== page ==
Bank of Lincoln County in tiny Elsberry, Mo., had just $35.7 million of assets when Nancy and Bill Laurie bought it in 2007.
They had big dreams for the institution and soon moved the headquarters to Columbia, renamed it Providence Bank and, as of June 30, quadrupled its assets to $150.2 million. On Friday Providence pulled off its biggest feat yet in picking up a failed bank more than five times its size, following a $75 million capital injection from the Lauries.
It didn't hurt that Providence's owners have deep, deep pockets to go along with their ambitious plans; Nancy Walton Laurie is the niece of Wal-Mart Stores Inc. founder Sam Walton.
"The fact that they're smaller is insignificant, because the Laurie-Walton family, they've got billions," said John Rodis, an analyst for Howe, Barnes, Hoefer & Arnett based in St. Louis.
Providence bought the $1.2 billion-asset Premier Bank in Jefferson City, one of three banks to fail Friday. The other banks were in Missouri and Kansas.
This flurry of failed-bank bidding is a reminder that Illinois — No. 2 in failures this year — isn't the only Midwest state with signs of stress. Minnesota, Wisconsin, Michigan, Kansas and Missouri are among the top 11 states with banks on Foresight Analytics' troubled-bank watch list.
Indeed, the management team at Providence kept a close eye on the mounting stress among other banks in its market, Brett Burri, the chief executive, said in an interview.
"We've been looking for an acquisition opportunity for quite some time, and the fact that Premier was near our existing market areas and was kind of in our backyard made it attractive," Burri said.
The initial vision for the bank was to move it to Columbia and grow through acquisitions. Burri was hired in 2007 to establish a new loan production office in Columbia, and the bank opened its first full-service Columbia branch in late 2008.
Providence's parent company, Linco Bancshares, also owned by the Lauries, bid unsuccessfully on an open bank, Burri said, and conducted due diligence on others yet couldn't find the right fit.
Premier was a strategic match — its primary location was in Jefferson City, the state capital, and it also had locations in the high-growth market of St. Charles, and throughout St. Louis County.
"It was ideal I think in the context of retaining employees," Burri said, noting that there was minimal branch overlap between the institutions.
The regulators also worked closely with the smaller bank to complete the deal, said Randy Dennis, the president of DD&F Consulting, which advised Providence on the deal.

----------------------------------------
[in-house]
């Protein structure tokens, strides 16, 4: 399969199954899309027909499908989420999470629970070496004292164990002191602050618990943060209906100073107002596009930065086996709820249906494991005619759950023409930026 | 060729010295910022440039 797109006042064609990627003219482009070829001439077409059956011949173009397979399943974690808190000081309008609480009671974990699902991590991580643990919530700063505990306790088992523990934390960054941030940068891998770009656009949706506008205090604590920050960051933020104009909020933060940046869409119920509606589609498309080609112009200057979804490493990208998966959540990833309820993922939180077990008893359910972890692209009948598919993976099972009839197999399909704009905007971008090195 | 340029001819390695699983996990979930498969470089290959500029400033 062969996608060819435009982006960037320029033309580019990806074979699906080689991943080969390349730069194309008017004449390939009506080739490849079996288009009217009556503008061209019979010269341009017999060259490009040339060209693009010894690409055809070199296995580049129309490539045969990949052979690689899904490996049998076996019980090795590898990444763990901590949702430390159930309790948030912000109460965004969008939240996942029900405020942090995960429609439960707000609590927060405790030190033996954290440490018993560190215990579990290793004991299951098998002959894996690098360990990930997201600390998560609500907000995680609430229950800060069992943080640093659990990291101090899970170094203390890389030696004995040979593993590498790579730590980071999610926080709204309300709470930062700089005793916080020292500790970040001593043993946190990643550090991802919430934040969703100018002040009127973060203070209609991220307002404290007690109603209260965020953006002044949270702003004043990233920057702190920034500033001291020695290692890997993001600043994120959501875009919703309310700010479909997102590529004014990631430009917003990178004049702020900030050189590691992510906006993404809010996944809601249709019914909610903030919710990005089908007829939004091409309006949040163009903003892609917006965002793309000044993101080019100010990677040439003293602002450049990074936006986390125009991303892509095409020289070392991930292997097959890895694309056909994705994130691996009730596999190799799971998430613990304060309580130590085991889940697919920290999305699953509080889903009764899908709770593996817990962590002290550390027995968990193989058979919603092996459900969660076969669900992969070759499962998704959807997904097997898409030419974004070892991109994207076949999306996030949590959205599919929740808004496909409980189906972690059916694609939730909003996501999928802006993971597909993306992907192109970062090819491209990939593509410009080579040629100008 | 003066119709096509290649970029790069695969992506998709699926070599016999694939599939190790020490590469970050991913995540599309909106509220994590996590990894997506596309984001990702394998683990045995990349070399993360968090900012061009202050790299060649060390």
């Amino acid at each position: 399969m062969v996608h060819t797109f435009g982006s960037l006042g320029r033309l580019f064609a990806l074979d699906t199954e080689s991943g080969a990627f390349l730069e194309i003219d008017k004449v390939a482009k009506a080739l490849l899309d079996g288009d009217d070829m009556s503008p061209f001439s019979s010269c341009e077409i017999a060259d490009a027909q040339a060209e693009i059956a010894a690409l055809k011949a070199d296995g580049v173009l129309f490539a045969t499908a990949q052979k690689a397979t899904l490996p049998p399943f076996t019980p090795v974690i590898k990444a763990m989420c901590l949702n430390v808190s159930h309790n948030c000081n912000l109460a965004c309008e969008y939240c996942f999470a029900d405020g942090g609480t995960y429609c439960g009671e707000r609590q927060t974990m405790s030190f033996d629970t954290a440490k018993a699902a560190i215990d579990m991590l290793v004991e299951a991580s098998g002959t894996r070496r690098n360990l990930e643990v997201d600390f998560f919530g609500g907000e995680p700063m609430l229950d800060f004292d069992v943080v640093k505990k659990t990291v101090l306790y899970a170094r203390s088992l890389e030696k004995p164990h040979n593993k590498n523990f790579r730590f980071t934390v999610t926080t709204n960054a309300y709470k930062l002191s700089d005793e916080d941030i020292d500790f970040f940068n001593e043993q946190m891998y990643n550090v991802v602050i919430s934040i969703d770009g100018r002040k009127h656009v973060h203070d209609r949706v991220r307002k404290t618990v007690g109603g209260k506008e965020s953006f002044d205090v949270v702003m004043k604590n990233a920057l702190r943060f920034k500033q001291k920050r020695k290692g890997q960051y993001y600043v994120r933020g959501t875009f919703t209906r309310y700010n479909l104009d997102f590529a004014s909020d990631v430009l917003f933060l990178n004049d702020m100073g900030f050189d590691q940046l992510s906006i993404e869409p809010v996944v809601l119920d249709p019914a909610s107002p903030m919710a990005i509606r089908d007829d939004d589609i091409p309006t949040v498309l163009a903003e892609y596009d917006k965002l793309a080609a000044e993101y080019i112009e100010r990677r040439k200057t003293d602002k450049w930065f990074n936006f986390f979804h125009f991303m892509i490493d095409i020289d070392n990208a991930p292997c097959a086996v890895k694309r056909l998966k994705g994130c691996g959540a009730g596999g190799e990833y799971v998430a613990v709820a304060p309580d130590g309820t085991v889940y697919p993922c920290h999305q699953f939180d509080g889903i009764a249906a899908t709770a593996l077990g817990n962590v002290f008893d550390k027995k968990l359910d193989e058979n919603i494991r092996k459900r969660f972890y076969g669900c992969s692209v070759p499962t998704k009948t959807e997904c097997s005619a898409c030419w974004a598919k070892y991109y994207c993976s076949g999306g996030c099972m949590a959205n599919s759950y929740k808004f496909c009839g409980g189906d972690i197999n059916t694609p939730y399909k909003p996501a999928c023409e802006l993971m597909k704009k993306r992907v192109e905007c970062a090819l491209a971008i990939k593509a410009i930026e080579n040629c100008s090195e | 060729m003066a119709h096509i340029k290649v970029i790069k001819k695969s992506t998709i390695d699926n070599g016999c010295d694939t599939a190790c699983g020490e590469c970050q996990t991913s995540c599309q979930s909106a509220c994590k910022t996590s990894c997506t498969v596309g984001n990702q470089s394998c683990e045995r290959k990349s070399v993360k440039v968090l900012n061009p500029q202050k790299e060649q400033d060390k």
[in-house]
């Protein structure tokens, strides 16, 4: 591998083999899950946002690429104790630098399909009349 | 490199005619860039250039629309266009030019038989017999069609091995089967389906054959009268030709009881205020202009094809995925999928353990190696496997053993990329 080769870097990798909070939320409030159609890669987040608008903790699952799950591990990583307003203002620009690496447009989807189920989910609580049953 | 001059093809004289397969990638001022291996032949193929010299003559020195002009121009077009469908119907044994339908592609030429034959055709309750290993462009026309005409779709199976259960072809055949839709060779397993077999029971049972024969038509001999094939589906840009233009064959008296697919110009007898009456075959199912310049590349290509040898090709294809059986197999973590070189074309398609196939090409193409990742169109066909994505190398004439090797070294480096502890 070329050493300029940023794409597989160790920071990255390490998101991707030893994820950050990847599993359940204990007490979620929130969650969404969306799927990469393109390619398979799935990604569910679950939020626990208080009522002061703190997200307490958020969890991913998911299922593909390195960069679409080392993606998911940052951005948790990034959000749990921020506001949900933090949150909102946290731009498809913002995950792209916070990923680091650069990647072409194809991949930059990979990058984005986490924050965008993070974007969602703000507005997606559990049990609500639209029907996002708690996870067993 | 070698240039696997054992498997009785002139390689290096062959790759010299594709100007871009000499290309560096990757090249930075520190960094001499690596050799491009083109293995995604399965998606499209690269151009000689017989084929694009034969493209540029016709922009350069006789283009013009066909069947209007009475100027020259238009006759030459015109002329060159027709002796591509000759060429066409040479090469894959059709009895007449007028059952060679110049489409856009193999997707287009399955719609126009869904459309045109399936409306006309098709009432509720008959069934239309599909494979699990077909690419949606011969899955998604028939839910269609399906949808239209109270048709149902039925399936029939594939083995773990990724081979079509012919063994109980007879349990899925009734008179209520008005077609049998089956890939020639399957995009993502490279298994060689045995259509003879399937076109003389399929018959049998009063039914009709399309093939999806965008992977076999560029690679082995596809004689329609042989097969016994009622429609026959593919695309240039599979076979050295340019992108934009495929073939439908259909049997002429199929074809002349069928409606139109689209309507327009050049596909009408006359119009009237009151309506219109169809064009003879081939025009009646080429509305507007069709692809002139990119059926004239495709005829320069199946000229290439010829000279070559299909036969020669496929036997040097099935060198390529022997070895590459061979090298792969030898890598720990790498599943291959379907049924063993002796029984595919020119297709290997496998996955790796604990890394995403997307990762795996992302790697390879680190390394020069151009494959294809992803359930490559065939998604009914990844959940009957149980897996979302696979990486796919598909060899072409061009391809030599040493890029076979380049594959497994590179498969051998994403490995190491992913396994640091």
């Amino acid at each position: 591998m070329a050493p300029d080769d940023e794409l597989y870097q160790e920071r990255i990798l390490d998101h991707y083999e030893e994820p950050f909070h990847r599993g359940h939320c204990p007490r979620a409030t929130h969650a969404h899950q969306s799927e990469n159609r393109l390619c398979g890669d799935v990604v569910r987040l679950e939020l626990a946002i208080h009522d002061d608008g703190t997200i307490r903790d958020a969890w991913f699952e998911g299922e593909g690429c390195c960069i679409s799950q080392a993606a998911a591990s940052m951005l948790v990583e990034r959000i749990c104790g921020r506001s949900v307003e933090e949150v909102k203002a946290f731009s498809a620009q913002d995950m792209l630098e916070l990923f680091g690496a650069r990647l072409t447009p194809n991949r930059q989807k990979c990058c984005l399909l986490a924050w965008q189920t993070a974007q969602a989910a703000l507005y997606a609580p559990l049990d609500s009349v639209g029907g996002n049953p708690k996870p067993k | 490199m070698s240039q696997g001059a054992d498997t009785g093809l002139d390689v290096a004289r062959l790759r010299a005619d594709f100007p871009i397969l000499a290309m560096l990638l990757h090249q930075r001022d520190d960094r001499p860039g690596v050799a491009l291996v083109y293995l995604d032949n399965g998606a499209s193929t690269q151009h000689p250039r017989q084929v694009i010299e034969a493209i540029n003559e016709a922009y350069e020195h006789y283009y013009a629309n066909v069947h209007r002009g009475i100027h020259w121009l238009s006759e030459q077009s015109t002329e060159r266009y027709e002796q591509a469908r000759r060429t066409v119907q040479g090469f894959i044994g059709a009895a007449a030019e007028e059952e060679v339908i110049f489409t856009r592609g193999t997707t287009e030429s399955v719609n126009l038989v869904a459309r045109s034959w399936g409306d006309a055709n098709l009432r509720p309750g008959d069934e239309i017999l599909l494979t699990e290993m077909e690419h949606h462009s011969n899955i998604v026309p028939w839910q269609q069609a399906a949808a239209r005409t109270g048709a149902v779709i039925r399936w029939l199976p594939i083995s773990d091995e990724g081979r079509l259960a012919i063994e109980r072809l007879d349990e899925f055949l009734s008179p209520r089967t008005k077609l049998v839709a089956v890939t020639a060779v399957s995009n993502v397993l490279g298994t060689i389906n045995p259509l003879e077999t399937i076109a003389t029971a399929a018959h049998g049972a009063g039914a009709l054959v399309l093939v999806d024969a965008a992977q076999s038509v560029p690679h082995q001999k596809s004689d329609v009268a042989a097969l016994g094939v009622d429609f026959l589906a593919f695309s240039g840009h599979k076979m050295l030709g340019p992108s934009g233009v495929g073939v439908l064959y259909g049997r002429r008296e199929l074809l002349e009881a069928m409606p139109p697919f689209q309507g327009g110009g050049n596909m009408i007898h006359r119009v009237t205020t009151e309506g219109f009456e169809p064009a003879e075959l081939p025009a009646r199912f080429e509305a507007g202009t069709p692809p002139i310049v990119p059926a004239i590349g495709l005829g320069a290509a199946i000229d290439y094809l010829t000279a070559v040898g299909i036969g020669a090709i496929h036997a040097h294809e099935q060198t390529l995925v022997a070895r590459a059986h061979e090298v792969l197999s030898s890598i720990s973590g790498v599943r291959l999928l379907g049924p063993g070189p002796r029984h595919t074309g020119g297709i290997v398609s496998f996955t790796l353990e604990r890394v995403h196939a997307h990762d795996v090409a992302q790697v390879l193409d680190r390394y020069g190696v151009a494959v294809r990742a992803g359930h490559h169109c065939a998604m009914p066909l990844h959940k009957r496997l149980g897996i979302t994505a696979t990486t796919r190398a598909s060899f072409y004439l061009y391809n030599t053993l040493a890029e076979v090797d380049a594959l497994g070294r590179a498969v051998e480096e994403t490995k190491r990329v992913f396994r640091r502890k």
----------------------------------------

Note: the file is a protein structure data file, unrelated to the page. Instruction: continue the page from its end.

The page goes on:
Providence acquired Premier through a "modified whole-bank" transaction, which excluded things like Federal Home Loan bank advances and brokered deposits, which acquirers usually pick up.
The deal excluded Premier's nonperforming loans, meaning Providence picked up only $657.9 million of Premier's assets. The Federal Deposit Insurance Corp. agreed to share in losses on 80% of those assets.
"Obviously their losses, they believe, will be much less," Dennis said.
Dennis said Providence also assured regulators that it was familiar with Premier and many of the institution's key personnel, whom they intend to retain.
"Even though it's a failed bank, that doesn't mean they don't have a lot of very, very good people," Dennis said. "So I think the regulatory agencies understood that, and certainly the bank went into it with an integration plan on how it was going to make this work."
Regulators asked Linco Bancshares — in effect, the Laurie family — to contribute enough additional capital to ensure that the combined companies would have a leverage ratio of at least 8%. Dennis said the $75 million capital injection puts them above that threshold.
Burri said the bank has plenty on its plate and plans to digest this acquisition before it pursues other opportunities. "We're going to take our time in making sure that we successfully integrate the two organizations," he said.
But when the time is right, it appears there will still be plenty of opportunities in the Midwest. The reasons are twofold, said Matthew Anderson, a managing director at Foresight.
"There are quite a few smaller banks in the Midwest, so there's a larger proportion to begin with, in terms of the number of banks," Anderson said. "Also, a lot of them have high exposure to commercial real estate, which has been by far the No. 1 driver of bank failures throughout the cycle."
Some banks also have experienced problems because of a lack of diversification in their loan portfolios as well as their entry into unfamiliar areas, mainly related to real estate, said Travis Ford, a spokesman for the Missouri Division of Finance.
"Our commissioner's [Richard J. Weaver] position is that until there are substantial improvements in the economy, banking is still going to be a tough road," Ford said.
This was clear last Friday, when two other Midwest banks failed.
Midland State Bank in Effingham, Ill., acquired WestBridge Bank and Trust Co. in Chesterfield, Mo., from the FDIC. WestBridge had $91.5 million of assets and $72.5 million of deposits. Midland State entered into a loss-share agreement with the FDIC on $72.6 million of WestBridge's assets and assumed all of its deposits.
Also, Simmons First National Bank of Pine Bluff, Ark., acquired the $508.4 million-asset Security Saving Bank. Simmons First has been an aggressive acquirer in both open-bank and government-assisted deals since the 1990s.
Its acquisition Friday was the second FDIC-assisted deal Simmons First has made in less than six months.
Simmons First acquired a $95.6 million-asset bank in Missouri, Southwest Community Bank, in May. That deal was Simmons' first step outside of Arkansas.
The company raised $70.5 million in capital in late 2009 to finance failed-bank deals.
Its chairman and chief executive, J. Thomas May, said the two acquisitions this year are among "several that we anticipate making over the next two to three years."